Gerritt Wittmer is a sound and performance artist based in Houston, Texas. His work often articulates abstract narratives through vocal expression, body performance, and intense theatrical lighting. He is half the black noise group Deathroes and the vocalist for the band Names. He also directs the publishing house Misanthropic Agenda.
“Surprisingly enough, a good place to start with Gerritt Wittmer’s “I Believe” LP is in the modus operandi of pop music. For most platinum selling artists, the trick of the trade rests on the ability to completely strip every song of its individual signifiers and leave nothing but a contextual frame into which the listener can pour their own details. A love song about a particular person’s break up holds close to no appeal beyond the songwriter themself, but a song about break ups suddenly speaks to everyone who has ever had their heart broken (which is almost everyone). In this sense, a song about nothing suddenly becomes a song about anything for anyone.
This deceptive nature in every sound, lyric, and compositional choice as each new element of leaves the listener guessing at its significance. The opening sample on the B side sounds like someone saying “Hi,” but how can you be sure? What are they actually saying? And what does it mean to Wittmer? Every sample on this record produces the same effect. The ringing phone, the skipping record, the industrial clatter, all of it hides so much significance and reveals so little. So much so that the identity of many of these sounds remains shrouded (is that a synth swell or someone screaming?). All of them repeating over and over without gaining a modicum of clarity.
But beyond this guessing game lies the devastating core of the album: while the listener may not understand the significance of these disparate elements, Wittmer knows them all too well. And each repetition inflicts its trauma again. For the listener, every pass through these sounds lessens the impact as they meld into a singular soundscape. Yet one can’t help but imagine that the exact opposite happens for Wittmer, these moments becoming sharper and more devastating.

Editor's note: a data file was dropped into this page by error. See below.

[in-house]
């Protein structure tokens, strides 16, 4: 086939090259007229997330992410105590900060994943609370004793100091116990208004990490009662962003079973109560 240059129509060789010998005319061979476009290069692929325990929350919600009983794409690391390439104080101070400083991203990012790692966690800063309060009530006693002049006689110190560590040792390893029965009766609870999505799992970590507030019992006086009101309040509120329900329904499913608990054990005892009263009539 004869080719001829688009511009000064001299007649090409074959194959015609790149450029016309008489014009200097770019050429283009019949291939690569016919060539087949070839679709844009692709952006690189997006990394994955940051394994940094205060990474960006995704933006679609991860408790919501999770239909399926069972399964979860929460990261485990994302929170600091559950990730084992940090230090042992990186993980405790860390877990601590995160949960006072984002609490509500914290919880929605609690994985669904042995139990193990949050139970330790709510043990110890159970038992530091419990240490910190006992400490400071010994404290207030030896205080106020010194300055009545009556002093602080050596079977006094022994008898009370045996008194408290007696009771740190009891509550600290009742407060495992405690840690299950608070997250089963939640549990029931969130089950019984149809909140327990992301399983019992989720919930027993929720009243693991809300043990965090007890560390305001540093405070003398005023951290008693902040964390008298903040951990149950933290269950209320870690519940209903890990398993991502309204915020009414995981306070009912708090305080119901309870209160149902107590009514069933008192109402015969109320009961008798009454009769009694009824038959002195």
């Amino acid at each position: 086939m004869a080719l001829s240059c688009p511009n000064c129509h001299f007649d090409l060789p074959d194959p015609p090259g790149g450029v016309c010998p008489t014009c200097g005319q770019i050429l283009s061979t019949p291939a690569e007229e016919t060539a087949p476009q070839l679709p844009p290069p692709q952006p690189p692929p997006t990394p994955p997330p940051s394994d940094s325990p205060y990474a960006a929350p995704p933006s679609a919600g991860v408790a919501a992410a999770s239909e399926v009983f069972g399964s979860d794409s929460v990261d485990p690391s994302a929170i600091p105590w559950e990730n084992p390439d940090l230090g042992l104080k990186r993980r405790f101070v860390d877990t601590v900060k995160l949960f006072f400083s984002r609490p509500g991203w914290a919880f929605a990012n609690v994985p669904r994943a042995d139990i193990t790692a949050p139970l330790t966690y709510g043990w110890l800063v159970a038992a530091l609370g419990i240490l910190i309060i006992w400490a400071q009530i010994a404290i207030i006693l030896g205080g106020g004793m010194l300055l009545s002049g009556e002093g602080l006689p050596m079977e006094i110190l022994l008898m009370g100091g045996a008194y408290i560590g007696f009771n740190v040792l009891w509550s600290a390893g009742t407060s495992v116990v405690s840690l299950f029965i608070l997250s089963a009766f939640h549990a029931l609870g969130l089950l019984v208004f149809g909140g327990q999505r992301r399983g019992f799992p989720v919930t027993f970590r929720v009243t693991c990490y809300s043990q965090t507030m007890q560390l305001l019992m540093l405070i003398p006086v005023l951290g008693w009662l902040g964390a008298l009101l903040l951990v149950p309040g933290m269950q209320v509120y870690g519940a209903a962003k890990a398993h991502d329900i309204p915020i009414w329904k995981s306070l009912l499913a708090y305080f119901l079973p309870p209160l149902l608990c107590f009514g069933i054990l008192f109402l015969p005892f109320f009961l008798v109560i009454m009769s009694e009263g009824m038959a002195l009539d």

And then the record ends, its last moments stripped of any ornamentation with Wittmer speaking directly to you. Haunting phrases like “no chance for me, there’s nothing inside” barely croaked out in a delicate, fragile whisper. “I Believe” ends on the refrain “you exist in my mind,” letting the listener know that Wittmer saw you the whole time. He knew you were there, listening and searching. And now you have no choice but to return the favor:. as thought, Wittmer now exists in your mind, as much as you exist in his, and there’s no turning back (or away) anymore.
Devoid of comprehensible signifiers, “I Believe” isn’t an album that anyone finds themselves in. Instead, it’s an album where you and only you exist in communion with the artist. A communion as terrifying as it is intimate.
Sound samples for this album do not exist online.” – Peter J Woods